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Rutgers student launches abstinence sex education program for Muslim women

<p>Courtesy of Shaakira Razzaq | School of Nursing doctoral candidate Shaakira Abdul Razzaq is teaching two workshops on abstinence-based sex education.</p>

Courtesy of Shaakira Razzaq | School of Nursing doctoral candidate Shaakira Abdul Razzaq is teaching two workshops on abstinence-based sex education.

During her first year at the Rutgers School of Nursing, Shaakira Abdul Razzaq gave birth to her son and began to raise him as a single mother.

Now 26-years-old and scheduled to graduate from Rutgers in May 2017, Razzaq is using her personal experience to provide sex education for young Muslim women, she said in an email.

“Sex Education in the Mosque” is a research project created by the Rutgers Doctorate of Nursing Practice Team. The project was inspired by Razzaq's personal experiences of being a Muslim teenage mother.

The workshop uses an interactive curriculum combined with Islamic principles to promote abstinence and sex education, she said. 

Razzaq's research is a starting point for other Muslim institutions. Her goal was to address premarital sex among Muslim youth while upholding Islamic religious values.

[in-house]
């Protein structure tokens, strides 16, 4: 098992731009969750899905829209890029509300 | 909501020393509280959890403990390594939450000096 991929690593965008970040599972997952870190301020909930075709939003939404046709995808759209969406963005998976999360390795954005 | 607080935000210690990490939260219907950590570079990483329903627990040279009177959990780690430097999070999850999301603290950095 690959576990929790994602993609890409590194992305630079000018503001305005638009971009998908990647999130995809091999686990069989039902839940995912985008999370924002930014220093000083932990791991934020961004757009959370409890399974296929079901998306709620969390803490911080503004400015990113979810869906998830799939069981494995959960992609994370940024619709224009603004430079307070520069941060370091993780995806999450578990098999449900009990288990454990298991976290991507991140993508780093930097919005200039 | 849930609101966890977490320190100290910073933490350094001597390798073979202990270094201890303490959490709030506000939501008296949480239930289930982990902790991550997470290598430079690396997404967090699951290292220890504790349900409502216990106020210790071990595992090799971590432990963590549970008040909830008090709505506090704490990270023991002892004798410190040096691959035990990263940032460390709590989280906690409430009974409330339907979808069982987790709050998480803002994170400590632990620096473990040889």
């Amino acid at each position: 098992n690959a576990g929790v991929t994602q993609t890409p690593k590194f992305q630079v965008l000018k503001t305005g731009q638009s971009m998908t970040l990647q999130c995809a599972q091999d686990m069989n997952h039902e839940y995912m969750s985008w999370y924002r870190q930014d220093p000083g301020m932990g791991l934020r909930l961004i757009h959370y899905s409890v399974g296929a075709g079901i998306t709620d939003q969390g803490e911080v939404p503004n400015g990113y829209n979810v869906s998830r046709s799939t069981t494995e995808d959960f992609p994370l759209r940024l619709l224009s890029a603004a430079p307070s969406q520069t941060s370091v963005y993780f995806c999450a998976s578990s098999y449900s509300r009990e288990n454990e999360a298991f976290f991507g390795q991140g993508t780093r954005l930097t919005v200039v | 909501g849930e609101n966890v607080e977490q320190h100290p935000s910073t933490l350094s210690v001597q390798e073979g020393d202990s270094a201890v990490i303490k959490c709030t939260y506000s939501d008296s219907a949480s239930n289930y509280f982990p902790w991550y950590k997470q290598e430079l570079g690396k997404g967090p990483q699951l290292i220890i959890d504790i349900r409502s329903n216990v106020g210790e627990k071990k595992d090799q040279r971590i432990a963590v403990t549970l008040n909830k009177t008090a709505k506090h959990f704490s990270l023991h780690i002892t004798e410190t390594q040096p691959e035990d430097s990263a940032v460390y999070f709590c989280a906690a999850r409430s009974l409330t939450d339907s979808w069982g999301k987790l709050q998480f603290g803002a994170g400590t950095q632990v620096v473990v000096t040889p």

“My overall goal was to educate Muslim adolescent females on abstinence and its benefits, increase their knowledge about the prevention of HIV, STD’s and pregnancy while helping them to obtain positive attitudes and stronger intentions to abstain from sex until marriage," she said. "Most importantly, I recognized the high prevalence of premarital sex in the Muslim community and no one (is) really addressing it. I felt I had to initiate change for the health and spiritual well-being of other Muslim youth.”

Razzaq said that while premarital sex is strictly forbidden under Islam, a large number of Muslim youth engage in it.

“Limited or absent sexual education contributes to risky behaviors and uniquely places them at a higher risk compared to other populations,” she said.

Unplanned pregnancy and sexually transmitted diseases — including the HIV infection — contribute to the high rates of suicide among adolescents, according to the U.S. Center for Disease Control and Prevention.

“The best method of prevention for sexually transmitted diseases and unwanted pregnancy is abstinence,” Razzaq said. “Practicing safe sex by utilizing condoms, spermicides or birth control can help prevent the transmission of sexually transmitted diseases (and) pregnancy, but it does not help to build the adolescent’s self-esteem or self-confidence.” 

Razzaq said she began her project by researching community-orientated sex education curricula that were proven to be effective.

At the Association of Nurses in AIDS Care Conference last year, she met the Dean of the College of Nursing and Health Professions at Drexel University, Loretta Jemmott, who is well-known for conducting similar community-orientated curricula.

“I informed her of my plan to adapt one of her already established curriculums, specifically for Muslim youth and we soon developed a professional relationship,” Razzaq said.

Razzaq then adapted her curriculum, which she called “Making a Difference by infusing the Quran and Sunnah." She said an Islamic scholar reviewed the curriculum to ensure its accordance with Islamic practices.